‘Sesame Street’ moves to HBO, with re-airs on PBS

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Puppeteer Caroll Spinney (L-R), Sesame Street co-founder and TV producer Joan Ganz Cooney, and Sesame Street cast members pose under a '123 Sesame Street' sign at the 'Sesame Street' on Nov. 9, 2009 in New York City. Photo by Astrid Stawiarz/Getty Images

Puppeteer Caroll Spinney, left, Sesame Street co-founder and TV producer Joan Ganz Cooney, center, and Sesame Street cast members pose under a “123 Sesame Street” sign on Nov. 9, 2009, in New York City. Photo by Astrid Stawiarz/Getty Images

After calling PBS home for 45 years, HBO is now how you first get to “Sesame Street.”

Sesame Workshop, the non-profit group that produces the show, announced Thursday that the next five seasons of the popular educational children’s show will start premiering this fall on the premium cable network, famous for adult dramas such as “The Sopranos” and “Game of Thrones,” and made available to all its streaming services.

The five-year deal allows HBO to widen its programming to include a long-running and prestigious children’s show, while Sesame Workshop will be able to produce twice as much content each year.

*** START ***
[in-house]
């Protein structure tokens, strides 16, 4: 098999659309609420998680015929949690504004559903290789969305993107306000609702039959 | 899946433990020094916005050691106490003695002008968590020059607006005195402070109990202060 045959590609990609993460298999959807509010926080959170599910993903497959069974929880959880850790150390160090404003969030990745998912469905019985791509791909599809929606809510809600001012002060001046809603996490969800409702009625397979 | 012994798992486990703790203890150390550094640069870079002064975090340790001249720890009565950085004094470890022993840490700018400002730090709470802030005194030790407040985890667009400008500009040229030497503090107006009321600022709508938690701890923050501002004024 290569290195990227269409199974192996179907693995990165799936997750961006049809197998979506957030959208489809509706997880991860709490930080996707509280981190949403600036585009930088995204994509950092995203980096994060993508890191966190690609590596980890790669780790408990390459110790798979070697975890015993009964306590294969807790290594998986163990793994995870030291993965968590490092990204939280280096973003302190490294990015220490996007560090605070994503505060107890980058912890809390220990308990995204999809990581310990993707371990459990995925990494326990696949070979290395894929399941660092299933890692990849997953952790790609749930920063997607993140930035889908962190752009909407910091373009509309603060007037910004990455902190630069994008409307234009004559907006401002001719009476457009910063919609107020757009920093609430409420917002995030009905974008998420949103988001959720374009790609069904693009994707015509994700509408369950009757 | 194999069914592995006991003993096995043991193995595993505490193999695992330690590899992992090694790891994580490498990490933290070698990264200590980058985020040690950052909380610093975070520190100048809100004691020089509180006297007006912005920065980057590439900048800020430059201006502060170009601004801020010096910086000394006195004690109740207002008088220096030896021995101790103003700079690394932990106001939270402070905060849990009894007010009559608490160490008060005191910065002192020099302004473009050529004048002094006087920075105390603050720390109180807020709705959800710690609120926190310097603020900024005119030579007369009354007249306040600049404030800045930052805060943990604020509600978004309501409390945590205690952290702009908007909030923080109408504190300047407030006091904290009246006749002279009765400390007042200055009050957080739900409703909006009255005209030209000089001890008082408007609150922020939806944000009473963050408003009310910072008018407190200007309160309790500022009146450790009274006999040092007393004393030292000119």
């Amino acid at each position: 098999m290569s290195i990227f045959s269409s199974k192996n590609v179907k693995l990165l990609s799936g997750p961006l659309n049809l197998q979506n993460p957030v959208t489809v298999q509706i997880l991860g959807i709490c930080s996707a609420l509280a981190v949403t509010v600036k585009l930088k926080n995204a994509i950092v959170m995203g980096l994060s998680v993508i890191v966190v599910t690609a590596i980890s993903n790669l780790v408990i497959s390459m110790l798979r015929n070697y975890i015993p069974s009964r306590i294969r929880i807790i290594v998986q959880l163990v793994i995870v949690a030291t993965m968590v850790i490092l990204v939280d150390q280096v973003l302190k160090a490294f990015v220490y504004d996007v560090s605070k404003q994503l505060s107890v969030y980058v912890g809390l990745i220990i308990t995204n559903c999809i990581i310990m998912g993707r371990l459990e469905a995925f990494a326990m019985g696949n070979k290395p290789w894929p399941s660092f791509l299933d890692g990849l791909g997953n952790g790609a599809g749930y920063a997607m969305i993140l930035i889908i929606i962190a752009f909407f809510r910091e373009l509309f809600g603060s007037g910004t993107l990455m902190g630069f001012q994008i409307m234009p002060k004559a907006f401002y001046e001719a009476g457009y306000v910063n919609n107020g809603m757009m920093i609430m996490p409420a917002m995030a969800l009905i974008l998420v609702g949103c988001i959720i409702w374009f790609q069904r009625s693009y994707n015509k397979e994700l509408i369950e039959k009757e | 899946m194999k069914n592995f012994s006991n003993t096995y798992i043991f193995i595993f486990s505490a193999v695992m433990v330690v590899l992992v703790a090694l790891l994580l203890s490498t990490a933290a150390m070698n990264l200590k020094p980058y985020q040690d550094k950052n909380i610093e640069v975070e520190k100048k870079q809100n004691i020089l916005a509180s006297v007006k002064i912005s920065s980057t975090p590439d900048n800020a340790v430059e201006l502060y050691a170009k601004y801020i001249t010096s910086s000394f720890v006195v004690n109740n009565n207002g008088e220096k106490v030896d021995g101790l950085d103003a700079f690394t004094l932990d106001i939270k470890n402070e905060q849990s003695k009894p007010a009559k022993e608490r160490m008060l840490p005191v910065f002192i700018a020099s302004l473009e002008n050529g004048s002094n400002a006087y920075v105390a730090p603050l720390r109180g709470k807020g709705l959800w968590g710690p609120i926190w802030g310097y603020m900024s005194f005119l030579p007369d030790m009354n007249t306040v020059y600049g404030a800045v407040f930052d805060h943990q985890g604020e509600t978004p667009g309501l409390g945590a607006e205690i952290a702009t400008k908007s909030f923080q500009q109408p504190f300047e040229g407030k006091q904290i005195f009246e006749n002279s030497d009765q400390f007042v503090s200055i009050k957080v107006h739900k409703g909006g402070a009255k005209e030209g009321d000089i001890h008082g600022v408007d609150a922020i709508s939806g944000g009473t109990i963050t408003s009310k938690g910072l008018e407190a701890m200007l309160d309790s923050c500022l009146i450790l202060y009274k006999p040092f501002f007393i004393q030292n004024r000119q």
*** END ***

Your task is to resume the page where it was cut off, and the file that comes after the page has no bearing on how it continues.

The deal doesn’t mean “Sesame Street” has abandoned its PBS roots. The new episodes will be available to PBS and its member stations, free of charge, after a nine-month delay.

Jeffrey D. Dunn, CEO of Sesame Workshop, said in a statement that the partnership with HBO provides the group with the “critical funding it needs to be able to continue production of ‘Sesame Street’ and secure its nonprofit mission of helping kids grow smarter, stronger and kinder.”

Previously, PBS provided less than 10 percent of the funding for the show. Licensing revenue like DVD sales used to cover the rest of the cost, but that income has been shrinking with the advent of streaming and on-demand viewing.

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